Most ADHD kids grow up to be ADHD adults, researchers have found.  But it manifests itself in adulthood in different ways, and waxes and wanes over one’s lifetime.

Children diagnosed with attention deficit hyperactive disorder (ADHD) usually don’t outgrow the disorder as previously thought, according to an August 13, 2021 study published in the American Journal of Psychiatry.

“It’s important for people diagnosed with ADHD to understand that it’s normal to have times in your life where things maybe more unmanageable and other times when things feel more under control,” said lead researcher Margaret Sibley, associate professor of psychiatry and behavioral sciences at the University of Washington School of Medicine and a researcher at Seattle Children’s Research Institute.

Most ADHD kids become ADHD adults

Study authors from 16 institutions in the United States, Canada, and Brazil quoted decades of research said ADHD is a neurobiological disorder typically first detected in childhood that persists into adulthood in approximately 50 percent of cases.

But this study found just 10 percent of ADHD kids completely outgrow it.

“Although intermittent periods of remission can be expected in most cases, 90 percent of children with ADHD in the Multimodal Treatment Study of ADHD continued to experience residual symptoms into young adulthood,” they wrote.

What ADHD looks like

ADHD is characterized by two main cluster of symptoms — inattentive/passive and hyperactive/impulsive.

Inattentive/passive symptoms look like disorganization, forgetfulness, and having trouble staying on task. Hyperactive, impulsive symptoms in children look like having a lot of energy, such as running around and climbing on things.

In adults, hyperactive/impulsive symptoms manifest more as verbal impulsivity, difficulty with decision-making, and not thinking before acting.

ADHD affects people differently and looks different depending on the phase of life someone’s in.

Sometimes it’s useful!

Some people with ADHD report a unique ability to hyper-focus.

Olympic athletes Michael Phelps and Simone Biles have been open about their ADHD diagnosis.

While many people may experience symptoms similar to ADHD, it is estimated the disorder roughly affects 5 percent to 10 percent of the population, Sibley said.

16 years of research

This study followed a group of 558 children with ADHD for 16 years, from age 8 to 25 years old. The cohort had eight assessments, every two years, to determine whether they had symptoms of ADHD.

The researchers also asked their family members and teachers about their symptoms.

Sibley said the belief that 50 percent of ADHD kids outgrow the disorder was first discussed in the mid-1990s, but most studies only re-connected with the kids one time in adulthood. Because of that, researchers didn’t get to see that the ADHD they thought had gone away actually does come back.

Coping with ADHD

Reseachers have yet to discover what causes ADHD to flare.

Sibley said it could be stress, the wrong environment, and not having a healthy lifestyle of proper sleep, healthy eating, and regular exercise.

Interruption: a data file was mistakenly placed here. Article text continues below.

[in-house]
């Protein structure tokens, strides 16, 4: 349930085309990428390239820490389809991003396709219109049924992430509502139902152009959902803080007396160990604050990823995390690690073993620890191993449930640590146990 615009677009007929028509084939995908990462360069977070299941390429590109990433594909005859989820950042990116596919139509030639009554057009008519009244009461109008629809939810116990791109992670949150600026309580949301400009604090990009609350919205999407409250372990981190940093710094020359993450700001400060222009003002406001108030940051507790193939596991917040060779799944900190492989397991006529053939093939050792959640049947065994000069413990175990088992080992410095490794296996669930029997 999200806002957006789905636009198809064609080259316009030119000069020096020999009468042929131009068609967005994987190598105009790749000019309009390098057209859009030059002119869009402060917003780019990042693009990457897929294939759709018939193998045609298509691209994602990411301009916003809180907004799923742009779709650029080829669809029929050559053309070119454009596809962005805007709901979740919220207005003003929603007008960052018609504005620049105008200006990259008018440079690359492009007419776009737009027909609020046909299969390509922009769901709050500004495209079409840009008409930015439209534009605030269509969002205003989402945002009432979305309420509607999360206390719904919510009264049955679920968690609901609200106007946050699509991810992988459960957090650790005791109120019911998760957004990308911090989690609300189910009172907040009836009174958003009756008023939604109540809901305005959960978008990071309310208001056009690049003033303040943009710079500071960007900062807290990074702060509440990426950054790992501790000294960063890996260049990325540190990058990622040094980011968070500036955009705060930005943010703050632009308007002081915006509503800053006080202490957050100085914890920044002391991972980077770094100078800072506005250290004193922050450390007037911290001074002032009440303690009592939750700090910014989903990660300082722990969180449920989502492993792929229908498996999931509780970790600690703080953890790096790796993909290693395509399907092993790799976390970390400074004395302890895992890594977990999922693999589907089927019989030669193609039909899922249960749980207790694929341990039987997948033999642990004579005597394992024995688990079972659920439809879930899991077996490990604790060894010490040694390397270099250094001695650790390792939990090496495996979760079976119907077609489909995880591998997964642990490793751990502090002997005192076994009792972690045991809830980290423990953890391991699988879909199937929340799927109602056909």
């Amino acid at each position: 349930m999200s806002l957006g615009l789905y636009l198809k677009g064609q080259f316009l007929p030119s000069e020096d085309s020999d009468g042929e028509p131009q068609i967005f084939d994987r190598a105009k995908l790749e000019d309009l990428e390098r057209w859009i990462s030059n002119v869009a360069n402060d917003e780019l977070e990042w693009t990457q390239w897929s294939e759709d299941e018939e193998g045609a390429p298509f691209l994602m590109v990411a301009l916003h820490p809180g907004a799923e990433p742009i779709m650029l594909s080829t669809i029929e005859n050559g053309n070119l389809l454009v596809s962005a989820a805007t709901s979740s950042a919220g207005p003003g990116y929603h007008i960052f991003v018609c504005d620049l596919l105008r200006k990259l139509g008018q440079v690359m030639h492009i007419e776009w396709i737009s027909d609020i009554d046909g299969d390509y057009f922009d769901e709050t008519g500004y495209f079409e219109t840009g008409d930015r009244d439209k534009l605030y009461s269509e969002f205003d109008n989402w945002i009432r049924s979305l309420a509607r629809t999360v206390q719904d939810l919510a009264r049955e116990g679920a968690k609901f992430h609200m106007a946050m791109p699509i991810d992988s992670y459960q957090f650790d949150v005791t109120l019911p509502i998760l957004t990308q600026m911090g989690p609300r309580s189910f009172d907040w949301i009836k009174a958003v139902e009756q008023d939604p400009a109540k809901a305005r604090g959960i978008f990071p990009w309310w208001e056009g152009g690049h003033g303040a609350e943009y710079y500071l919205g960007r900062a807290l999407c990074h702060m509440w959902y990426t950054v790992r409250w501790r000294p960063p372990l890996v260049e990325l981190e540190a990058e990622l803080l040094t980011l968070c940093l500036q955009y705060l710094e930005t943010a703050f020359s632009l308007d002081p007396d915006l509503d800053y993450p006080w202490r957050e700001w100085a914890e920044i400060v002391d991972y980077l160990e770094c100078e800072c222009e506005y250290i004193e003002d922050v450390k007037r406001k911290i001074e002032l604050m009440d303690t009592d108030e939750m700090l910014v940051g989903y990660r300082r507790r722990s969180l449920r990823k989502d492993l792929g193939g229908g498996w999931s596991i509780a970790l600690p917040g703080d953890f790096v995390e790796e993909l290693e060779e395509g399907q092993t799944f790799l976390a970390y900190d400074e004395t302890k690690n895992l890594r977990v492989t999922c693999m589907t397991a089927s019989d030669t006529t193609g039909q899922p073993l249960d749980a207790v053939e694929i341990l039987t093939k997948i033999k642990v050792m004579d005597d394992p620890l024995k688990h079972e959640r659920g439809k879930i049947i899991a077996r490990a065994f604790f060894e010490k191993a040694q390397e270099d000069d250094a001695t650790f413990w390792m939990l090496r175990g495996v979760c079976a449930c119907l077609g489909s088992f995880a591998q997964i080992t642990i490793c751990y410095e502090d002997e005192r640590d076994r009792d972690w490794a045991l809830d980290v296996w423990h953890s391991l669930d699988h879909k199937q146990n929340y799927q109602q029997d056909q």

If a person is not taking the time to manage symptoms and really understand what works best for them, then the symptoms are probably going to get more out of control, she said.

Treatment – ‘plus’

Medication and therapy are the two main treatments for ADHD, but Sibley said people can – and do – pursue their own healthy coping skills as well.

Researchers found that most people who technically no longer met criteria for ADHD in adulthood still had some traces of it, but were managing well on their own.

“The key is finding a job or a life passion that ADHD does not interfere with,” Sibley said.

“You are going to see that a lot of creative people have ADHD because they’re able to be successful in their creative endeavors despite having it.

“People who might be required to do very detail-oriented work at a computer all day — that could be a really hard combination for a person with ADHD.”

When to ask for help

Sibley said the time to seek professional help is when the symptoms are causing a problem in your life.

This includes:
* not performing your best,
* having problems with other people,
* having a hard time getting along,
* difficulty maintaining healthy, long-term relationships with loved ones and friends, and
* inability to complete basic daily tasks — whether that’s parenting, staying on top of your finances, or just keeping an organized household.

Seeking professional help could include making an appointment with a life coach, a therapist experienced in ADHD and/or exploring the option of medication with a psychopharmacologist – a psychiatrist with expertise in medications.

Source: University of Washington School of Medicine / UW Medicine

Margaret H. Sibley, L. Eugene Arnold, James M. Swanson, Lily T. Hechtman, Traci M. Kennedy, Elizabeth Owens, Brooke S.G. Molina, Peter S. Jensen, Stephen P. Hinshaw, Arunima Roy, Andrea Chronis-Tuscano, Jeffrey H. Newcorn, Luis A. Rohde. Variable Patterns of Remission From ADHD in the Multimodal Treatment Study of ADHDAmerican Journal of Psychiatry, 2021; appi.ajp.2021.2 DOI: 10.1176/appi.ajp.2021.21010032

Hana Julian is a licensed clinical psychotherapist specializing in ADHD across the life span, offering teletherapy sessions. Email or send a WhatsApp text to +972-54-310-1933 for a free consultation.